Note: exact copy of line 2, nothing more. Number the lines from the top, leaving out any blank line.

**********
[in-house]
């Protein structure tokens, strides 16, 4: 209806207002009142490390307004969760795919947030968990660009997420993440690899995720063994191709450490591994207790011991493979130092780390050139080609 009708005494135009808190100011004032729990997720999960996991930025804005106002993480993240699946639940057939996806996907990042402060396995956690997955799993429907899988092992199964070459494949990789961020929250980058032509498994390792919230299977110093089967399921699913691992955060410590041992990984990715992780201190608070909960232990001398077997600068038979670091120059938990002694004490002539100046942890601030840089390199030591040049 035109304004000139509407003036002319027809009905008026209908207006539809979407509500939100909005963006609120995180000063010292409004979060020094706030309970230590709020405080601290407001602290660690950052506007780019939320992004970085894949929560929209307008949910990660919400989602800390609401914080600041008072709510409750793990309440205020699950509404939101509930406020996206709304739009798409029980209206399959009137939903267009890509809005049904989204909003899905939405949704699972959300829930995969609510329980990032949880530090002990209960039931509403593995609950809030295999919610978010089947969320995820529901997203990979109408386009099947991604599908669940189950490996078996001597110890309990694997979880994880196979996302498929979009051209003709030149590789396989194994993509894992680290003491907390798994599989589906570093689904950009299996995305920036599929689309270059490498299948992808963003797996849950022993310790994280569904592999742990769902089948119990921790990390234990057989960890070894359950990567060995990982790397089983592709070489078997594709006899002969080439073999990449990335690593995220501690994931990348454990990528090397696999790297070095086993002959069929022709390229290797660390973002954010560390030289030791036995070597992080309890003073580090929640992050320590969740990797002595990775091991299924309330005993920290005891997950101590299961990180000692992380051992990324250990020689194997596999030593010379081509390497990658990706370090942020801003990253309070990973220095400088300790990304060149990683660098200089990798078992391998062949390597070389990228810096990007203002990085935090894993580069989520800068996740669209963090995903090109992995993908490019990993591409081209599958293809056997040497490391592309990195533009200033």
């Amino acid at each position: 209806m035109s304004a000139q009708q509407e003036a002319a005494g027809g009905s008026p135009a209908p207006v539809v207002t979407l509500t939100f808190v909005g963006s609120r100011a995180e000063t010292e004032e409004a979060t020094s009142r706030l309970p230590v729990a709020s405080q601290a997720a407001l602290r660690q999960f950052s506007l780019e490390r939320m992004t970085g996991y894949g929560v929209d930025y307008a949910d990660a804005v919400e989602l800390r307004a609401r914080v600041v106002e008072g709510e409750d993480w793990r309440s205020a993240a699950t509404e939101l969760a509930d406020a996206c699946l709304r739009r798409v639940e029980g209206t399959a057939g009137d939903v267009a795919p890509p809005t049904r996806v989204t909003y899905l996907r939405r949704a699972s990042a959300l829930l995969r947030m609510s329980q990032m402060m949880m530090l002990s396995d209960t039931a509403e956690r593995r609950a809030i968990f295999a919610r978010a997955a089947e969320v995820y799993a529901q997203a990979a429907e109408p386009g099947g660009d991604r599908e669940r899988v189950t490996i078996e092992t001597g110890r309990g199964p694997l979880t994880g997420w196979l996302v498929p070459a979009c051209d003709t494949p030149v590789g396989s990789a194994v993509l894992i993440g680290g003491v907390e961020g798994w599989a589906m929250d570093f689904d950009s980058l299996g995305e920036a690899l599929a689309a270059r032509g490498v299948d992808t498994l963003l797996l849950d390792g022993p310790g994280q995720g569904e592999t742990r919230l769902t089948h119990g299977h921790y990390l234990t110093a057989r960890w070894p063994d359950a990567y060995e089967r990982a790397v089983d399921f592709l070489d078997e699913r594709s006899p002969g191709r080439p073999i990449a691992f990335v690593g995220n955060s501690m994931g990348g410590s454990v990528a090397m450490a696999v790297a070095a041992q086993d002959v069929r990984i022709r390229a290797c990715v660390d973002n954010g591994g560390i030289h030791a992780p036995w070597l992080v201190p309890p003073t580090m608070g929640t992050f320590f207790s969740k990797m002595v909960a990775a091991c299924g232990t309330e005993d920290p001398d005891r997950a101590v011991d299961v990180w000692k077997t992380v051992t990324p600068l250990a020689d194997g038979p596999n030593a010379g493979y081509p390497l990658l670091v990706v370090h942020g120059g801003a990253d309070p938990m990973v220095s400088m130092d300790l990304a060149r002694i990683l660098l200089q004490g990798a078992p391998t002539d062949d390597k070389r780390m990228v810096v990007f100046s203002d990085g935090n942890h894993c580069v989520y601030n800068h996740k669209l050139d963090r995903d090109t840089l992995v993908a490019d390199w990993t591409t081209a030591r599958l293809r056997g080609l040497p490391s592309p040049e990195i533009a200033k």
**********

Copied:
């Protein structure tokens, strides 16, 4: 209806207002009142490390307004969760795919947030968990660009997420993440690899995720063994191709450490591994207790011991493979130092780390050139080609 009708005494135009808190100011004032729990997720999960996991930025804005106002993480993240699946639940057939996806996907990042402060396995956690997955799993429907899988092992199964070459494949990789961020929250980058032509498994390792919230299977110093089967399921699913691992955060410590041992990984990715992780201190608070909960232990001398077997600068038979670091120059938990002694004490002539100046942890601030840089390199030591040049 035109304004000139509407003036002319027809009905008026209908207006539809979407509500939100909005963006609120995180000063010292409004979060020094706030309970230590709020405080601290407001602290660690950052506007780019939320992004970085894949929560929209307008949910990660919400989602800390609401914080600041008072709510409750793990309440205020699950509404939101509930406020996206709304739009798409029980209206399959009137939903267009890509809005049904989204909003899905939405949704699972959300829930995969609510329980990032949880530090002990209960039931509403593995609950809030295999919610978010089947969320995820529901997203990979109408386009099947991604599908669940189950490996078996001597110890309990694997979880994880196979996302498929979009051209003709030149590789396989194994993509894992680290003491907390798994599989589906570093689904950009299996995305920036599929689309270059490498299948992808963003797996849950022993310790994280569904592999742990769902089948119990921790990390234990057989960890070894359950990567060995990982790397089983592709070489078997594709006899002969080439073999990449990335690593995220501690994931990348454990990528090397696999790297070095086993002959069929022709390229290797660390973002954010560390030289030791036995070597992080309890003073580090929640992050320590969740990797002595990775091991299924309330005993920290005891997950101590299961990180000692992380051992990324250990020689194997596999030593010379081509390497990658990706370090942020801003990253309070990973220095400088300790990304060149990683660098200089990798078992391998062949390597070389990228810096990007203002990085935090894993580069989520800068996740669209963090995903090109992995993908490019990993591409081209599958293809056997040497490391592309990195533009200033």